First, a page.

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Who is supporting the push for pregnancy warnings on alcohol?

Update: the statement issued after the Council meeting has been added to the bottom of the post

Members of the Australia and New Zealand Food Regulation Ministerial Council are due to meet today.

Below is an open letter, dated December 7, from leading health and community professionals calling for the Ministers to support warnings about the risks of drinking while pregnant being placed on alcohol products and at point of sale.

(Wouldn’t it be useful if there was some mechanism to ensure industry lobbying on such matters was similarly disclosed – documentation of which companies said what and to whom, for example?)

Dear Ministerial Council member

We understand that the meeting of the Australia and New Zealand Food Regulation Ministerial Council on 9 December will consider food labelling issues, including pregnancy health warning labels on alcohol products sold in Australia.

As you will be aware the recent Review of Food Labelling Law and Policy (the Blewett report) made a number of alcohol-specific recommendations, including that ‘a suitably worded warning message about the risks of consuming alcohol while pregnant be mandated on containers of alcoholic beverages and at the point of sale for unpackaged alcoholic beverages, as support for ongoing broader community education’.

You will also be aware of medical and community concerns about the impacts of prenatal exposure to alcohol. It is well established that alcohol is a teratogen that travels freely across the placenta and can cause nervous system damage and brain abnormalities resulting in cognitive and behavioural disorders in the affected child as well as physical growth problems. These disorders and abnormalities are referred to as Fetal Alcohol Spectrum Disorders.

The NHMRC Australian Guidelines to Reduce Health Risks from Drinking Alcohol state that ‘for women who are pregnant or planning a pregnancy, not drinking is the safest option’.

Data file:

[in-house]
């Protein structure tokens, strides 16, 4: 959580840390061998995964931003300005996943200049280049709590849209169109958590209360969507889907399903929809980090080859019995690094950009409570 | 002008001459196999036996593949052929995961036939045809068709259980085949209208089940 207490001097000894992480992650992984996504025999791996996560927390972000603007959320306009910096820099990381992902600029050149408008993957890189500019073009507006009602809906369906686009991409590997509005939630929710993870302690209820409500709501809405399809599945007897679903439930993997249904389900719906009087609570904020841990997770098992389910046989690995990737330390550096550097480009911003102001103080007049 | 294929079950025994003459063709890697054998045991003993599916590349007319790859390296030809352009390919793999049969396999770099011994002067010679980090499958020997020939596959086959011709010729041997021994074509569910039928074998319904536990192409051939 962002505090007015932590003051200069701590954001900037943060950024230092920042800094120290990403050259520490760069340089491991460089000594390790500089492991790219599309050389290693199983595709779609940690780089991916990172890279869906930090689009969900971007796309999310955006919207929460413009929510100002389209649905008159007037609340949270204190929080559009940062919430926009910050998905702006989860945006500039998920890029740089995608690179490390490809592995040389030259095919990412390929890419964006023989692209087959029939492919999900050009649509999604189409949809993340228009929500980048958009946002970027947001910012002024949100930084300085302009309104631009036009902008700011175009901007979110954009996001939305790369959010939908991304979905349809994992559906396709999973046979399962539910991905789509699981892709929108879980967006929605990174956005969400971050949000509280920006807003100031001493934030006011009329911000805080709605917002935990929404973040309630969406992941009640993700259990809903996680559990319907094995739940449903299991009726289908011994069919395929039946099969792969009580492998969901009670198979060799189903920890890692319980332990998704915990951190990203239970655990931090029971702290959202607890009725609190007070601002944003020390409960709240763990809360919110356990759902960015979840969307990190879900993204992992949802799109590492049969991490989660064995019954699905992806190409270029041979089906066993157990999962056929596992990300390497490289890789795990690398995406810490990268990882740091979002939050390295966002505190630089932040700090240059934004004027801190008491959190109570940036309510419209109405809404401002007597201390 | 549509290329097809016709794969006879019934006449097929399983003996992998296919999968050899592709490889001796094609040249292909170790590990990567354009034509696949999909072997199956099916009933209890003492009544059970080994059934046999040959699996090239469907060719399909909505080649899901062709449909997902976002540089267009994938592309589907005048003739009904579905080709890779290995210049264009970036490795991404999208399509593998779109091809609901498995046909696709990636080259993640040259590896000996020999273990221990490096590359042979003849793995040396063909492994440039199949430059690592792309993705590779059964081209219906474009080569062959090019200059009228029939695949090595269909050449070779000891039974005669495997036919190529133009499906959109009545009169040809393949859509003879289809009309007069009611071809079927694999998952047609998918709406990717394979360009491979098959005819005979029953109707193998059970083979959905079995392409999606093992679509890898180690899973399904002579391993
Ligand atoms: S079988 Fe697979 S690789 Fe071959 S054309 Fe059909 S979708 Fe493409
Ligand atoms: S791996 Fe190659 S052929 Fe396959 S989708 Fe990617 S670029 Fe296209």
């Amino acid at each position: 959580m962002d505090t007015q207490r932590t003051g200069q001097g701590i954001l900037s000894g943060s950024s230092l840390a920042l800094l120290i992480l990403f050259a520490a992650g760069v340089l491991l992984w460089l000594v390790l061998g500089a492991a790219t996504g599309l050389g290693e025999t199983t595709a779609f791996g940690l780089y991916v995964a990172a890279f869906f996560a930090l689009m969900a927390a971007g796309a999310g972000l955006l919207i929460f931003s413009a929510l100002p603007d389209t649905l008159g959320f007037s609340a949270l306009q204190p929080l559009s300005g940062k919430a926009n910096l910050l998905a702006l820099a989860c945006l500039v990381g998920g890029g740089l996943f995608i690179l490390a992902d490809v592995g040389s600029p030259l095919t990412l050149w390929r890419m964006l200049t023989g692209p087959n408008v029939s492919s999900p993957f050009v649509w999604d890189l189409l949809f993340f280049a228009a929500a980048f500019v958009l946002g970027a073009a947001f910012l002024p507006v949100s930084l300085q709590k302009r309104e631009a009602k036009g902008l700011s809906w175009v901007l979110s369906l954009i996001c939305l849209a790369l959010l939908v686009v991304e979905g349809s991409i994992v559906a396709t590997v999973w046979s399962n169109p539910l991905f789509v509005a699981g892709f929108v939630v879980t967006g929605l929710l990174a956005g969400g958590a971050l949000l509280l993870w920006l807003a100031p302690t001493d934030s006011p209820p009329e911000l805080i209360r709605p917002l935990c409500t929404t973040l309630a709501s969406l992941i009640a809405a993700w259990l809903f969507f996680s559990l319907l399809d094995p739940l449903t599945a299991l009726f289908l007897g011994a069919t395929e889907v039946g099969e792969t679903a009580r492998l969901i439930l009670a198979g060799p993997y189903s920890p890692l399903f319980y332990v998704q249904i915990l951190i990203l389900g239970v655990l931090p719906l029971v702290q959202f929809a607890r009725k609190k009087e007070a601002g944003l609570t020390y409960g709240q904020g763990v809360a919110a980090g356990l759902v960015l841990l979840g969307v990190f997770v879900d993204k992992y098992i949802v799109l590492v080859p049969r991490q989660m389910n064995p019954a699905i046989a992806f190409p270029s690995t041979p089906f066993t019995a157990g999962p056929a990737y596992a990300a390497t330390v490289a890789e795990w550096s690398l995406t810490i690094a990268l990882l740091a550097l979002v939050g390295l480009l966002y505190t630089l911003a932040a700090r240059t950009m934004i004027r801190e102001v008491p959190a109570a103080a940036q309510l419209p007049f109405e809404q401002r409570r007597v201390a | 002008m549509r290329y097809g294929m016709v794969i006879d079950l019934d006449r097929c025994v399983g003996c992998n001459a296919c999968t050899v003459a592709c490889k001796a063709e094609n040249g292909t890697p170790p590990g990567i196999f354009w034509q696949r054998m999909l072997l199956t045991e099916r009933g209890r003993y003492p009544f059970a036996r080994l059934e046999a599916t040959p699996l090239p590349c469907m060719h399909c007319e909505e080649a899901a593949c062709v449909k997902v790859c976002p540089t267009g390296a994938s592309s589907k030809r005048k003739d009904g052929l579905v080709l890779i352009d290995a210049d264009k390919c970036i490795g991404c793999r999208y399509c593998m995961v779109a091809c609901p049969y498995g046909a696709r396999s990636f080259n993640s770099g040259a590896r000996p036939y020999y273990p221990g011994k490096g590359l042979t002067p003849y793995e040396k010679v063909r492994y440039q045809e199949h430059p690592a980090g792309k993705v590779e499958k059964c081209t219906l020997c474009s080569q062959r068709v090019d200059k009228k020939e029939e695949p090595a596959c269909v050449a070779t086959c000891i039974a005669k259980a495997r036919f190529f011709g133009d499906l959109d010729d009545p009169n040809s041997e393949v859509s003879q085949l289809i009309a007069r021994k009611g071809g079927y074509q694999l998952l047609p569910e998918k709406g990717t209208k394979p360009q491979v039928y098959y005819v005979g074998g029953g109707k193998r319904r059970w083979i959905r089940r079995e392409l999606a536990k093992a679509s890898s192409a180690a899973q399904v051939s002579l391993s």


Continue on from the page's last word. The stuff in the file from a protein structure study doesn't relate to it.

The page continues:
Health warning labels, combined with public education, offer an important opportunity to prevent Fetal Alcohol Spectrum Disorders.

Alcohol companies oppose mandatory health warnings and instead propose adopting a voluntary system developed by the drinks industry-funded organisation DrinkWise, with weak warnings that are likely to have little if any impact. Survey results recently published showed that there is minimal public support for this voluntary approach in contrast to clear and explicit warnings.

There is sound evidence that labelling alcohol products with health warnings will make an important contribution to raising awareness about the risks of drinking during pregnancy. This measure is recommended by key health authorities such as the National Preventative Health Taskforce, the AMA, the Cancer Council, the Heart Foundation and the Public Health Association of Australia.

We are aware that there will be lobbying from the alcohol industry to delay effective action, or to adopt their preferred approach.

We urge you to take a leadership role in preventing Fetal Alcohol Spectrum Disorders in Australia by supporting the introduction of strong, research-based mandatory pregnancy warnings on alcohol products and at the point of sale. This is consistent with the recommendations of the Blewett review and health and medical authorities, and will have an important impact in reducing Fetal Alcohol Spectrum Disorders in Australia.

Yours sincerely

Signed by the following 64 leading health professionals and organisations

Ms Cheryl Bart, Chairman, Foundation for Alcohol Research and Education
Dr John Boffa, Peoples’ Alcohol Action Coalition, Alice Springs
Professor Carol Bower, Telethon Institute for Child Health Research
Ms Jody Broun, Co-chair, National Health Leadership Forum and Co-chair, National Congress of Australia’s First Peoples
Professor Freda Briggs, University of South Australia
Dr Tom Calma, Former Aboriginal and Torres Strait Islander Social Justice Commissioner and founding Chair of the Close the Gap for Indigenous Health Equality Campaign
Associate Professor Rosanna Capolingua, Chair, Healthway
Professor John Catford, Deakin University
Professor Simon Chapman, University of Sydney
Associate Professor Kate Conigrave, Royal Prince Alfred Hospital